How Beagles and a Fever Dream Made Rebel Wilson a Star

About five years ago, when she was 39, the actress Rebel Wilson faced a dilemma. She had just had a string of successes, having made $20 million for her comic roles in “Pitch Perfect 3,” “Isn’t It Romantic” and “The Hustle.” But a visit to a fertility doctor had filled her with self-doubt.

Her weight — then 225 pounds — could make it harder to retrieve viable eggs, the doctor suggested. After the appointment, she was devastated and called her talent agent and said she planned to get healthier. Her agent was not thrilled.

“The agency liked me fat because they got hundreds of thousands of dollars in commission for each film where I played the fat funny girl,” she writes in her new memoir, “Rebel Rising.” Losing weight, she worried, could jeopardize her “multimillion-dollar pigeonhole.”

In “Rebel Rising,” which Simon & Schuster released on Tuesday, Wilson details her struggles with food addiction and writes with disarming candor about intimate episodes from her life. Raised in a suburb of Sydney, Australia, as the eldest of four, Wilson had an unconventional childhood: Her family ran a pet product business and bred show beagles, and Wilson had her first brush with show business as a junior dog handler when she was 8.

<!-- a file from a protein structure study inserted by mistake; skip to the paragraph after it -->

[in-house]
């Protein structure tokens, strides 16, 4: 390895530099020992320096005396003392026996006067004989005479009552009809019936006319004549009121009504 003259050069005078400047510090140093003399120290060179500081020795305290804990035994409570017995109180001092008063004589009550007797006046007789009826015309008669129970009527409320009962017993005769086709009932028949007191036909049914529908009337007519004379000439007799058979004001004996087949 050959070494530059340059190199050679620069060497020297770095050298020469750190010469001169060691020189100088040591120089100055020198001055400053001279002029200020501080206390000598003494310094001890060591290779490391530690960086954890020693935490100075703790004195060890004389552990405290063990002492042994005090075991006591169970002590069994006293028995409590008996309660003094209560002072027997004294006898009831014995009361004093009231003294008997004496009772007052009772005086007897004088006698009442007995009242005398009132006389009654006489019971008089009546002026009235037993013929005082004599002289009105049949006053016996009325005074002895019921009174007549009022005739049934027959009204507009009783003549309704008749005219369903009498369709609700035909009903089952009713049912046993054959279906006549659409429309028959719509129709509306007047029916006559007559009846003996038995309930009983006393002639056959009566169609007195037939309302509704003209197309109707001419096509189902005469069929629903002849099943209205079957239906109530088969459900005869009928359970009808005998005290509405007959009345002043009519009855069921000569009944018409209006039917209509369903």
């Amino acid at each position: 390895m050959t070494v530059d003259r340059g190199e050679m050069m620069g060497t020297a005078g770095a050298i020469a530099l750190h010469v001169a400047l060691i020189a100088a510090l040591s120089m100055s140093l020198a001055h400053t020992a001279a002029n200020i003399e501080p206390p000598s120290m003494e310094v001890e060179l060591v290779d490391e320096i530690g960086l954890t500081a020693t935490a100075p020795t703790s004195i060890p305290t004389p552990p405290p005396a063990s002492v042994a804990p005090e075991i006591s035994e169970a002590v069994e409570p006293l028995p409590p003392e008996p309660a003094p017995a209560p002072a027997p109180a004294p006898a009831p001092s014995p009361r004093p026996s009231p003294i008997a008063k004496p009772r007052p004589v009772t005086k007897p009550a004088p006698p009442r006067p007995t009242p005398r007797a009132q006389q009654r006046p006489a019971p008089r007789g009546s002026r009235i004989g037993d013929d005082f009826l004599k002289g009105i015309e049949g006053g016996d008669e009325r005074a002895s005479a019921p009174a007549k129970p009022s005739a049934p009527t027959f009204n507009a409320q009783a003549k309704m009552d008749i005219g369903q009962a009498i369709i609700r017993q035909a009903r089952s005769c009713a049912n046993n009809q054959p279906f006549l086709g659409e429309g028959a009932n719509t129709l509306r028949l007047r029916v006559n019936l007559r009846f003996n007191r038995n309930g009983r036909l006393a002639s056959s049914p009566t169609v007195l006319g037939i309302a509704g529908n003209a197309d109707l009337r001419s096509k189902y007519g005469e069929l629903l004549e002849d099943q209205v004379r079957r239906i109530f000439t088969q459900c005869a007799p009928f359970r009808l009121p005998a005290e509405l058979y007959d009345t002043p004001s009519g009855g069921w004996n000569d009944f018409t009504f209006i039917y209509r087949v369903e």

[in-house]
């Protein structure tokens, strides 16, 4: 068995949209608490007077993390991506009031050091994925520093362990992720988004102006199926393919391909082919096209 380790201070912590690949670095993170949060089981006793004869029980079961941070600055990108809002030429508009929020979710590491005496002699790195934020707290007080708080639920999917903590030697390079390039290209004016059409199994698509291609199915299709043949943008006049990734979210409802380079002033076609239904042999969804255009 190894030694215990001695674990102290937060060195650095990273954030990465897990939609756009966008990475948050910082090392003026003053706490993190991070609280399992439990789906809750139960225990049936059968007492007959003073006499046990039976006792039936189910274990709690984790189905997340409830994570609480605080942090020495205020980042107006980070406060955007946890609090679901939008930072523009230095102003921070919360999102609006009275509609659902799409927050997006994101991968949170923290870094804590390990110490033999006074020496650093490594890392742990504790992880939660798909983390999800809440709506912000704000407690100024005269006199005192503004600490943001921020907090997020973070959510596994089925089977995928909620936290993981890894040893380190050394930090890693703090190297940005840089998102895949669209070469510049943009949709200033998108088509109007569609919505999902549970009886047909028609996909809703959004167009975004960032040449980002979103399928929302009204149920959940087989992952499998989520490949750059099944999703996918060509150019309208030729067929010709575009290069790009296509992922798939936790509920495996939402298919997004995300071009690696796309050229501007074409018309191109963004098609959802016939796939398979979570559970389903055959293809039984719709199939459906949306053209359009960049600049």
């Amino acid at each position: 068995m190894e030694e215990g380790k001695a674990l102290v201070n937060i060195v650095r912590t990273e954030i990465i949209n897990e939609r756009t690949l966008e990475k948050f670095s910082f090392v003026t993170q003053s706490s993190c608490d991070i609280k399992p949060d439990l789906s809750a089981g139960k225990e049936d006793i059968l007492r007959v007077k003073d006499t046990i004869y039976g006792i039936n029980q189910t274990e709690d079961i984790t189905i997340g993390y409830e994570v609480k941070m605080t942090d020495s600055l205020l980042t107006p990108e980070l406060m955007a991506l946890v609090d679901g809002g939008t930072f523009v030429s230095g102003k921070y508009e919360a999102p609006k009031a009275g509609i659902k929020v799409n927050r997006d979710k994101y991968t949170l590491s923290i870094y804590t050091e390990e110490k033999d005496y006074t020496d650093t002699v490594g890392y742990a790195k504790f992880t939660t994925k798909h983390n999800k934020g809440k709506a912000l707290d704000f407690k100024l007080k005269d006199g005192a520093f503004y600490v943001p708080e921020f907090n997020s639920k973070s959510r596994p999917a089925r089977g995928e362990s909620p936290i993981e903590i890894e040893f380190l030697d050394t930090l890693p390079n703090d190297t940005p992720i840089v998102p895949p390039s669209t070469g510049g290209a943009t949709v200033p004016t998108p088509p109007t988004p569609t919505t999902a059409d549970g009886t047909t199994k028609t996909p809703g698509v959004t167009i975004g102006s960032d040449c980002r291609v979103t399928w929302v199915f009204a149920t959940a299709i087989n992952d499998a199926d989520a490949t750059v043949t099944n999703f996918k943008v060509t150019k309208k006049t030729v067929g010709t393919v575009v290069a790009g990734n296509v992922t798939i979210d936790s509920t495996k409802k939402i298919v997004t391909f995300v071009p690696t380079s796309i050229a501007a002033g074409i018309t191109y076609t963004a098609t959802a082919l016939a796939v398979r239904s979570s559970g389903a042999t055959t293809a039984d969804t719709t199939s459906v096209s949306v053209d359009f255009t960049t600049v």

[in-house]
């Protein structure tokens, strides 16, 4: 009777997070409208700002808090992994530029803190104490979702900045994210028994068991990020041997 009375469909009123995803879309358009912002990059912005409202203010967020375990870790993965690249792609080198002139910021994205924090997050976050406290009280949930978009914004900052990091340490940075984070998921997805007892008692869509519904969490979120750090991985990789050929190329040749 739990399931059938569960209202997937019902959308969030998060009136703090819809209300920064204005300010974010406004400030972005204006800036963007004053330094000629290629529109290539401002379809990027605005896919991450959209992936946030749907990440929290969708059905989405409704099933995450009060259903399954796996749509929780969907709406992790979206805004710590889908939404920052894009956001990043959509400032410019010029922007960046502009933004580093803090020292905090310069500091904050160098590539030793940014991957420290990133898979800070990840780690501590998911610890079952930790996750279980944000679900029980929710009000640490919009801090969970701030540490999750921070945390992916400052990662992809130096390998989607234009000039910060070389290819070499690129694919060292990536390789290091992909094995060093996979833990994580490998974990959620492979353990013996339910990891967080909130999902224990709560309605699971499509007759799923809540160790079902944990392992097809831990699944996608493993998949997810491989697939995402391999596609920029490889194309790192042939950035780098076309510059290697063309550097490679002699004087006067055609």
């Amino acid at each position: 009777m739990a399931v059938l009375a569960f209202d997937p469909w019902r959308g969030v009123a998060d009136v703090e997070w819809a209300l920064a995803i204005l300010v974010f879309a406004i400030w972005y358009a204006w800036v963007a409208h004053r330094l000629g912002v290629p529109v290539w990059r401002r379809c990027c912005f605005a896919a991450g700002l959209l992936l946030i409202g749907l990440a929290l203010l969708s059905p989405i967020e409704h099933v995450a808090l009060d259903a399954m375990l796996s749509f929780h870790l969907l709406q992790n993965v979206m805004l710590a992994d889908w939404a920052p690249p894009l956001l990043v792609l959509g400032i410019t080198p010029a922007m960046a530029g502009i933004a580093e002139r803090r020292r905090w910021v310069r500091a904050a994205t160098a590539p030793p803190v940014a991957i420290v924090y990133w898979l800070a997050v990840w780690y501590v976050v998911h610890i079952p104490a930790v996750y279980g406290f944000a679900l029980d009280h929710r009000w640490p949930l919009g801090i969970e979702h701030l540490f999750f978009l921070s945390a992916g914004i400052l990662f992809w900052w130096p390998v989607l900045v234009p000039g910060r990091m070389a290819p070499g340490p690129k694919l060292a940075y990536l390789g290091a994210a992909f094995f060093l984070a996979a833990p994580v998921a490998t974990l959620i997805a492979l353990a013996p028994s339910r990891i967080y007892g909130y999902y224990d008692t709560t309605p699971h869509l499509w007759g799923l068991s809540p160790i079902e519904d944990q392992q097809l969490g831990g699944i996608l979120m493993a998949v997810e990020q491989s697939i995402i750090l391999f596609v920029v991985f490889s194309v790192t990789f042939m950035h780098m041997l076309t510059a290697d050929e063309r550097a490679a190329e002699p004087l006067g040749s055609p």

Success didn’t come easily. Wilson was rejected five times from Australia’s National Institute of Dramatic Art, and auditioned for nearly 30 screen roles in Hollywood before she was cast in the 2011 comedy “Bridesmaids,” a performance that launched her film career.

The memoir has already generated controversy, particularly her account of making the 2016 comedy “The Brothers Grimsby” with Sacha Baron Cohen. Wilson writes that during filming, Baron Cohen made her uncomfortable by asking her to appear nude in the film (they hired a body double instead). She also alleges that he urged her, when they were in character and enacting a sex scene, to stick her finger up his rear end, which she refused to do, while others who were present filmed the encounter on camera phones. Through a representative, Baron Cohen has denied Wilson’s account. “While we appreciate the importance of speaking out, these demonstrably false claims are directly contradicted by extensive detailed evidence, including contemporaneous documents, film footage and eyewitness accounts from those present before, during and after the production of ‘The Brothers Grimsby,’” a representative of Baron Cohen said in a statement.

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